Dietary fish oil attenuates cardiac hypertrophy due to systemic carnitine deficiency. - GreenMedInfo Summary
Dietary fish oil attenuates cardiac hypertrophy in lipotoxic cardiomyopathy due to systemic carnitine deficiency.
Cardiovasc Res. 2005 Nov 1;68(2):213-23. Epub 2005 Jun 15. PMID: 15963478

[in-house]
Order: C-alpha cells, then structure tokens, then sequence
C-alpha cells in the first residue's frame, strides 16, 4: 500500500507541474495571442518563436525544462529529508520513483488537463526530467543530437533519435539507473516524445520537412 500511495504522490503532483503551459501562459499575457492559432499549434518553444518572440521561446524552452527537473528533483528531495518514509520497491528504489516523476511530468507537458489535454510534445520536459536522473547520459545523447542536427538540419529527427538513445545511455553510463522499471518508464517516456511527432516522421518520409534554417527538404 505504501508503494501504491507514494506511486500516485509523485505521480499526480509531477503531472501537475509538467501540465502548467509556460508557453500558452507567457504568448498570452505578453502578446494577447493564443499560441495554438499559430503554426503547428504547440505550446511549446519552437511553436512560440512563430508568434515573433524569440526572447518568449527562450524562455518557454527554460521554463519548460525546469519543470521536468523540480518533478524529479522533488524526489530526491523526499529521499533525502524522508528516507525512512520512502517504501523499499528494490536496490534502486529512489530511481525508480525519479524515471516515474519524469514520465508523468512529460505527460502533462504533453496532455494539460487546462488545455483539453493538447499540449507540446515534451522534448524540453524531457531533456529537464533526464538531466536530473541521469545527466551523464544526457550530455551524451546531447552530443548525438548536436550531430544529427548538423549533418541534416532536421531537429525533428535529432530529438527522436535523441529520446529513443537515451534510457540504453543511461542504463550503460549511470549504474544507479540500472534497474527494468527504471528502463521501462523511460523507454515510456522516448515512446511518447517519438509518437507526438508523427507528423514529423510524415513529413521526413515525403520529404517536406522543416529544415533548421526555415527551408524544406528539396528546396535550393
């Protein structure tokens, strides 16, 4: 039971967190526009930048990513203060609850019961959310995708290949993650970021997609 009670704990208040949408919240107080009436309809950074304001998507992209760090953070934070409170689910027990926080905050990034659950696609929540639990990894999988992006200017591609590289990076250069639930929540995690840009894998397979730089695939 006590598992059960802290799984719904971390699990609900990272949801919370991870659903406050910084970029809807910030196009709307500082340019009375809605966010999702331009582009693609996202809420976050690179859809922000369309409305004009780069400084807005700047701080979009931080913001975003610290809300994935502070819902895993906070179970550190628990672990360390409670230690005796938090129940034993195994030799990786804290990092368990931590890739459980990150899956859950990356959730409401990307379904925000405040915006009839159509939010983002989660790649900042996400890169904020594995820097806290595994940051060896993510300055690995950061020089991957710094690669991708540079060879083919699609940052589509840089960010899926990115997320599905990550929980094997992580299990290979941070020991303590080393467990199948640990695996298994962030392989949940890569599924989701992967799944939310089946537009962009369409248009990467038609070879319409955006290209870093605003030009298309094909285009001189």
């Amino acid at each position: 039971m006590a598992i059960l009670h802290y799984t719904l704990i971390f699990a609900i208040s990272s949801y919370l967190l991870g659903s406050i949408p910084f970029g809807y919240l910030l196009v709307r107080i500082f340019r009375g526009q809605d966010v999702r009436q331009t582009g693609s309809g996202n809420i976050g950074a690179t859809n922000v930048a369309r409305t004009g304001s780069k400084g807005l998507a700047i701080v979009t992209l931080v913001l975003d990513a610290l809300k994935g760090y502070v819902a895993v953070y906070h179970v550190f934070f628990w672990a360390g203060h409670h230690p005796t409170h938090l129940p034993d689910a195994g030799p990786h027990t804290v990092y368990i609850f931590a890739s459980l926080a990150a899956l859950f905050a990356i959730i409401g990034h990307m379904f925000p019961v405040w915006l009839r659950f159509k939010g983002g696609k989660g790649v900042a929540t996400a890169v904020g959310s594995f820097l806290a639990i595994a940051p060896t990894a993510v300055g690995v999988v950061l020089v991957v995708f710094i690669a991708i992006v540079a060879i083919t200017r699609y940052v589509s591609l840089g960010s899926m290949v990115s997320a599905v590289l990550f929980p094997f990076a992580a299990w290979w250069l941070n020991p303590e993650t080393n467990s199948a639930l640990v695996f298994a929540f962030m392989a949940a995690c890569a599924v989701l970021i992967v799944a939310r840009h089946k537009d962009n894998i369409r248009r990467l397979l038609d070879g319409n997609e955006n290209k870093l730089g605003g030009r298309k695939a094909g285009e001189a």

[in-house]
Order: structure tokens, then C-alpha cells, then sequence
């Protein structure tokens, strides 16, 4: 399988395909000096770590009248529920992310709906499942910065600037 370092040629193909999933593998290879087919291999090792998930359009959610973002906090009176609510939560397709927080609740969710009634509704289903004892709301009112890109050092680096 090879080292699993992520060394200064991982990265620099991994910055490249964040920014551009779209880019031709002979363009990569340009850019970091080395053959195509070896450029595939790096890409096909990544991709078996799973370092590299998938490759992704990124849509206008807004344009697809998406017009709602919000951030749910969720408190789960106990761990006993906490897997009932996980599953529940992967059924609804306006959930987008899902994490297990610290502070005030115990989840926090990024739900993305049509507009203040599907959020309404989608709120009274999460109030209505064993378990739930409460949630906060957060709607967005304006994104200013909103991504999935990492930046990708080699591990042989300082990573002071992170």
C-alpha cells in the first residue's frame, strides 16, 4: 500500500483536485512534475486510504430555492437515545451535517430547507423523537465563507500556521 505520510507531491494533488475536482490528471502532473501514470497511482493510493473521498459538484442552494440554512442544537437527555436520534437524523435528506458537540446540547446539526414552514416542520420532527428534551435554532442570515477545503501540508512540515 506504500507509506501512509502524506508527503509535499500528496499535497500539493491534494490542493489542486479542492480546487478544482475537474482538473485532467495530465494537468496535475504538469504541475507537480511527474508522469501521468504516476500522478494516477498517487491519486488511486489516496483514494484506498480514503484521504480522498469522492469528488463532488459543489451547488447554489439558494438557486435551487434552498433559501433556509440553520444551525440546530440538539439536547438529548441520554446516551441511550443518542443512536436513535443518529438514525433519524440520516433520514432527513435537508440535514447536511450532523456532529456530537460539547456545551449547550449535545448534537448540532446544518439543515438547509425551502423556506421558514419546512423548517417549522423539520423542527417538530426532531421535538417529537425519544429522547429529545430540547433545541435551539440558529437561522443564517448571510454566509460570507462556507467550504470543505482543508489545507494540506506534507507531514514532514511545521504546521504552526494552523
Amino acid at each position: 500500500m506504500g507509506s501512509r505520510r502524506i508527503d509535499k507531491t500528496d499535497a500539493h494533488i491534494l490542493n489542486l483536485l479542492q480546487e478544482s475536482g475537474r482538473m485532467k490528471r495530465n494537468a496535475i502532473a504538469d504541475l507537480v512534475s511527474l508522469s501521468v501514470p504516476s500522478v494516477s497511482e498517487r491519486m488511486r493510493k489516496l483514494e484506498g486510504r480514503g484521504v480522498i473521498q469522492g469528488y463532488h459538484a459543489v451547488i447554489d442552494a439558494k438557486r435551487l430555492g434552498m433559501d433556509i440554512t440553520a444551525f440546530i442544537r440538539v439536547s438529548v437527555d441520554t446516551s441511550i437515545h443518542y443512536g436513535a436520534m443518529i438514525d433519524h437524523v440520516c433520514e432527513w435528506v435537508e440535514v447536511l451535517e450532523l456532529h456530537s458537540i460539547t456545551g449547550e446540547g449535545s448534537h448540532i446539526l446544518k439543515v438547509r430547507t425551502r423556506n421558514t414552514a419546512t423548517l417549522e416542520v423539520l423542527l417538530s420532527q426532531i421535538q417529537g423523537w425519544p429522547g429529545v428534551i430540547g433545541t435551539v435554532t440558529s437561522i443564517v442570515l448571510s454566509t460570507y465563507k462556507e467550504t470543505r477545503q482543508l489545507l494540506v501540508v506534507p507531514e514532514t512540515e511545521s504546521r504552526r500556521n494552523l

OBJECTIVE: 1,2-Diacylglycerol (DAG), a lipid second messenger that activates protein kinase C (PKC), is increased with a distinct fatty acid composition in the heart of the juvenile visceral steatosis (JVS) mouse, which develops pathological cardiac hypertrophy with lipid accumulation induced by the perturbation of fatty acid beta-oxidation due to systemic carnitine deficiency. Fish oil (FO) may exert its beneficial effects on the cardiomyopathy in JVS mice by modifying the molecular species composition of myocardial DAG. To test this hypothesis, we investigated the effects of dietary FO on the hypertrophied hearts in JVS mice. METHODS: Both control and JVS mice were fed a FO diet (containing 10% FO) or a standard diet from 4 weeks of age. RESULTS: At 8 weeks of age, the ventricular-to-body weight ratio in JVS mice was 2.7-fold higher than that in controls (9.9 +/- 0.1 vs. 3.7 +/- 0.1 mg/g, P < 0.01) and was reduced by dietary FO (7.7 +/- 0.1 mg/g, P < 0.01 vs. JVS mice). In JVS mice, myocardial DAG levels were elevated by 2.3-fold with a distinct fatty acid composition with increases in C18:1n-7,9 and C18:2n-6 fatty acids compared with controls; dietary FO had no effects on the total DAG levels but significantly altered the fatty acid composition of DAG with reduction of both fatty acid species. Immunoblot analysis showed that dietary FO prevented the membrane translocation of cardiac PKCs alpha, beta2, and epsilon in JVS mice. Dietary FO did not affect the plasma and myocardial total carnitine levels in JVS mice. Furthermore, dietary FO significantly improved the progressive left ventricular dysfunction and survival rate in JVS mice. CONCLUSIONS: Dietary FO may attenuate cardiac hypertrophy with improvements in cardiac function and survival in JVS mice via modification of the molecular species composition of myocardial DAG and the consequent inhibition of PKC redistribution. These results suggest the implication of the molecular species composition of DAG in the pathogenesis of lipotoxic cardiomyopathy due to perturbations of fatty acid beta-oxidation.